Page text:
Stiff peaks mean that when you pull out the whip and turn it upside down, the mixture is thick, stiff, and holds the peak firmly. It should look glossy.

Turn off the mixer, remove the bowl and whip, and then sprinkle in the vinegar/vanilla mixture, gently folding in with a rubber spatula.

Place the meringue in the center of the circle{s} on the parchment. Spread out from the center to the edges of the circle. Put the meringue in the oven and shut the door. Immediately turn the heat down to 250F. Bake for one hour to one hour and 15 minutes. Do not open the door of the oven during baking time. The meringue will be lightly tan, dry on the outside, and hollow sounding when tapped. It may have some cracks, which is ok. 
Turn off the oven, leave the door slightly open and let the pavlova sit in the oven till completely cooled.

Make the cream:
Set up a stand mixer with the whip. In a small bowl, stir together the mascarpone, confectioners' sugar, and rosewater. Place the heavy cream in the mixer bowl and add the mascarpone mixture. Whip on medium low, just until blended. Add the vanilla bean paste and then whip on medium until the cream is soft and spreadable. Be careful not to overmix the cream or it will become stiff and grainy. Set the cream in the refrigerator till you are ready to use.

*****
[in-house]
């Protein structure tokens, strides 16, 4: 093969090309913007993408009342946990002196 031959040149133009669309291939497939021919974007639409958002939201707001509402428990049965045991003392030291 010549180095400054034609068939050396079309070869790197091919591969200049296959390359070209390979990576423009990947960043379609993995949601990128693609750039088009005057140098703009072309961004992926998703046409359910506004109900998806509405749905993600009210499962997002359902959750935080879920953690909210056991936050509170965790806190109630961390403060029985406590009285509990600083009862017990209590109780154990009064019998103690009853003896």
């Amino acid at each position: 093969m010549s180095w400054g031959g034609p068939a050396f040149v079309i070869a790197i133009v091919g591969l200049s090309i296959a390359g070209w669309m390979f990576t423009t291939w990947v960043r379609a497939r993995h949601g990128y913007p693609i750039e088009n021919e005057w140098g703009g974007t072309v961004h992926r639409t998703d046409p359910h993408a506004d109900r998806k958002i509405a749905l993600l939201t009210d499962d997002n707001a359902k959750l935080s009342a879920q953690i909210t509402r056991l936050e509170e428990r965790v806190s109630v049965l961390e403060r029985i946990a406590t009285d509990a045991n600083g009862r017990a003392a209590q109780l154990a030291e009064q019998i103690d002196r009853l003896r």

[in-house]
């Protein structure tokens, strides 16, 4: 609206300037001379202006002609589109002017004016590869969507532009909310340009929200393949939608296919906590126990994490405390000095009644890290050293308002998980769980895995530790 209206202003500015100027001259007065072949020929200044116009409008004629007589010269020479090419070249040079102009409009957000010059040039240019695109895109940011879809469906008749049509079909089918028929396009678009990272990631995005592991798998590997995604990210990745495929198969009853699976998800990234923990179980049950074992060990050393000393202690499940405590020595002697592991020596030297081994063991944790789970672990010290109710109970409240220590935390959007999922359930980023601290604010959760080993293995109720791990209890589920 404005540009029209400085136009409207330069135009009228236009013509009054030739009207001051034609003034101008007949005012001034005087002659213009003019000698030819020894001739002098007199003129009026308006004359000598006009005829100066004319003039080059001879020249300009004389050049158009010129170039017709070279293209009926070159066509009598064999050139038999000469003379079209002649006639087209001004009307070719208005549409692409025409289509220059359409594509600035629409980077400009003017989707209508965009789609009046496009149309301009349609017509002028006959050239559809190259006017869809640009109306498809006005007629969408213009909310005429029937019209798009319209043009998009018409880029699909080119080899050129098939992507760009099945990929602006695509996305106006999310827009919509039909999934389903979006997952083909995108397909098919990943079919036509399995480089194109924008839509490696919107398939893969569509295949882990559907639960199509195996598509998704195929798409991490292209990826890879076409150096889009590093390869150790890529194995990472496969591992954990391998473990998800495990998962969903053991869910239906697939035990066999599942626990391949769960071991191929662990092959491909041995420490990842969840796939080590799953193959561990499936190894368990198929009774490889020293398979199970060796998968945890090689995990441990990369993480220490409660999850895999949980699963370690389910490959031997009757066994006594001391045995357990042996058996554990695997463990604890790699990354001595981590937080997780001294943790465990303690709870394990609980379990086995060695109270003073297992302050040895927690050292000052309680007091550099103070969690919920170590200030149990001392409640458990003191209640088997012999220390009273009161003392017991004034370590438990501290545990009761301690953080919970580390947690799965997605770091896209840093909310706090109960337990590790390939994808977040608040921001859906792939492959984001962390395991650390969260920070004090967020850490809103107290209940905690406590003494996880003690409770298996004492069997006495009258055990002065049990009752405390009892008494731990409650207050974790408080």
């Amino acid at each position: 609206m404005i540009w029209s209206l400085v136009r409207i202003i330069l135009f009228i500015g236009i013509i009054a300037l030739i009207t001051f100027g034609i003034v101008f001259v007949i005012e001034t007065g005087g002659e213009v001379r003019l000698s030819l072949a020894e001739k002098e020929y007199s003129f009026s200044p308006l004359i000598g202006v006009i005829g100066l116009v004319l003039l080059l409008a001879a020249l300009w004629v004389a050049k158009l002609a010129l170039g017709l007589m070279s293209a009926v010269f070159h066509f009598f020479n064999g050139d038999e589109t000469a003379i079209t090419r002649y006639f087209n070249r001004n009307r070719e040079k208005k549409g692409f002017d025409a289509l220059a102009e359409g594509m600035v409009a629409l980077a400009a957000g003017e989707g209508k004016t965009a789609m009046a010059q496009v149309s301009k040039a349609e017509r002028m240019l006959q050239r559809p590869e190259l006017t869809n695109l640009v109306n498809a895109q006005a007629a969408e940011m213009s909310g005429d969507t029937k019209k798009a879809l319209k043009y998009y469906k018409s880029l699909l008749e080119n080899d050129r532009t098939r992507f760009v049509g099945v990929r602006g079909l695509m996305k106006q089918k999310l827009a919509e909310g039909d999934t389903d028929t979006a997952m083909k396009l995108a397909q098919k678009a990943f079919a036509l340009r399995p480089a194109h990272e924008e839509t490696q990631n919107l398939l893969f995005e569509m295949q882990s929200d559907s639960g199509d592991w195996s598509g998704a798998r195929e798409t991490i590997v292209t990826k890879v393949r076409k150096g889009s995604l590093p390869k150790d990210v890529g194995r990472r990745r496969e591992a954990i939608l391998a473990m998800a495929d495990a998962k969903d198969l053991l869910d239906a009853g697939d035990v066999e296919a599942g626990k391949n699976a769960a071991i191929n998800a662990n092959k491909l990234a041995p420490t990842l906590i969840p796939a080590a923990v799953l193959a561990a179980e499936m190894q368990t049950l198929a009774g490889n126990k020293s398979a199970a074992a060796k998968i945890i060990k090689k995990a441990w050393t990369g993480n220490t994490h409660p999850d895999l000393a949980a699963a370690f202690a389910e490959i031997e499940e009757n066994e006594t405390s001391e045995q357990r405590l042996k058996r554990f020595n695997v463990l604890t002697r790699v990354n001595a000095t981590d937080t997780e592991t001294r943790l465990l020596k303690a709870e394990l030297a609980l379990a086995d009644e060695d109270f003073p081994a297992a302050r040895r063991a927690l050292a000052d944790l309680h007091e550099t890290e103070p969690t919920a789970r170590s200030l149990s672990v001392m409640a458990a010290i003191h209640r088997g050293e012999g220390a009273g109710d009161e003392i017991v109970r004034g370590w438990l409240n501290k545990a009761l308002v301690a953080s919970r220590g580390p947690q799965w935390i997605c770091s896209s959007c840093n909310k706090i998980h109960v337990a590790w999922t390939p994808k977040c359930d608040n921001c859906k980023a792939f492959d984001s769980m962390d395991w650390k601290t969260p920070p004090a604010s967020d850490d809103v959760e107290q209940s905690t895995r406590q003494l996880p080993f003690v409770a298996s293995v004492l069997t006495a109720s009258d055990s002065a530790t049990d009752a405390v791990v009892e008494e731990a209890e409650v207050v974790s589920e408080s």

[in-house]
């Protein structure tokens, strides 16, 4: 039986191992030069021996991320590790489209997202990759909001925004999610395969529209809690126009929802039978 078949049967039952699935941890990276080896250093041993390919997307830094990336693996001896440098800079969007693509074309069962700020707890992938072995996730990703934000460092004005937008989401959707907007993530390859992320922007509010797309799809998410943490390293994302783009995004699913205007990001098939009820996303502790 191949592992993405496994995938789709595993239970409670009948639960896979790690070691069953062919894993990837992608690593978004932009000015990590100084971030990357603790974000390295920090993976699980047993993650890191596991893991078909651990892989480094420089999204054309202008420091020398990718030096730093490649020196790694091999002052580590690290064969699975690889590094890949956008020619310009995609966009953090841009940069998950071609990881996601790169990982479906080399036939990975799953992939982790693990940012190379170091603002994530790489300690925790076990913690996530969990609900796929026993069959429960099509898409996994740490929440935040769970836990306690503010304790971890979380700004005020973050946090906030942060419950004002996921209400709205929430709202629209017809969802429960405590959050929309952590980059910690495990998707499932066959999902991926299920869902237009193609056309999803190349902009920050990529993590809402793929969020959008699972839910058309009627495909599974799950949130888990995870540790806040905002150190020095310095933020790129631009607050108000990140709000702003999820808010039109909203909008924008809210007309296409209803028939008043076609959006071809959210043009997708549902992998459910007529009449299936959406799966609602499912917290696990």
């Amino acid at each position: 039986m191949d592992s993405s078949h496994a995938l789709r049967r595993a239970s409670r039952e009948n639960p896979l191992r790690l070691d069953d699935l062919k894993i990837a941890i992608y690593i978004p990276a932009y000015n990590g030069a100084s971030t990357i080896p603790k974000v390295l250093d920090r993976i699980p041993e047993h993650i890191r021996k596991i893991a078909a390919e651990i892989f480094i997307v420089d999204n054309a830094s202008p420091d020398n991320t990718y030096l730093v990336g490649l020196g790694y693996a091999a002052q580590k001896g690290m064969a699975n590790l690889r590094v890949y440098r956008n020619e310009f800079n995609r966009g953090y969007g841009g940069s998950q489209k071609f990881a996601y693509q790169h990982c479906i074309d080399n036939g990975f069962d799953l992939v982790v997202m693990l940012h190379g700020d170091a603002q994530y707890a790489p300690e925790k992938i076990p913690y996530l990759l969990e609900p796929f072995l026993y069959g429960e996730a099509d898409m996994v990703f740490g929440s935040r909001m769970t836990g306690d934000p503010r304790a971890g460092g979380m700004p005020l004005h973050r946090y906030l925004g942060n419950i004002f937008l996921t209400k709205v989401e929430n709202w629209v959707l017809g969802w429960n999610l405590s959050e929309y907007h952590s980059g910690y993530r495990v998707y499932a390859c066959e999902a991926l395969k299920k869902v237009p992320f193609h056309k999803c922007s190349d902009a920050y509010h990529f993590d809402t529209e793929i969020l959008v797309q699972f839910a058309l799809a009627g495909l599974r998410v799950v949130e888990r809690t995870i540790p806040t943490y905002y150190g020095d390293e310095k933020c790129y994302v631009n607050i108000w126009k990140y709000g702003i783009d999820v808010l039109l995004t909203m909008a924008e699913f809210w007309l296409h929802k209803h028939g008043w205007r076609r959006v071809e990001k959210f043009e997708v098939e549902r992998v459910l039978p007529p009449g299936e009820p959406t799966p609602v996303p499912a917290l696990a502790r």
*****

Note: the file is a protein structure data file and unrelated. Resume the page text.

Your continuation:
Place the cooled meringue onto a large plate or platter. Spread the cream on top, leaving a 2-inch border around the edge. Toss on berries/fruit and sprinkle with nuts. Slice into wedges to serve.

{Happily Edible After note}
Get creative with your pavlova. For example, you could make or buy lemon curd and mix it into your cream to make a lemon cream. You could use coffee flavoring in your cream and do berries with shaved dark chocolate on top {maybe even put some espresso powder in your meringue}. You could get all tropical and do a coconut-flavored cream with tropical fruits and toasted coconut. Lots of possibilities!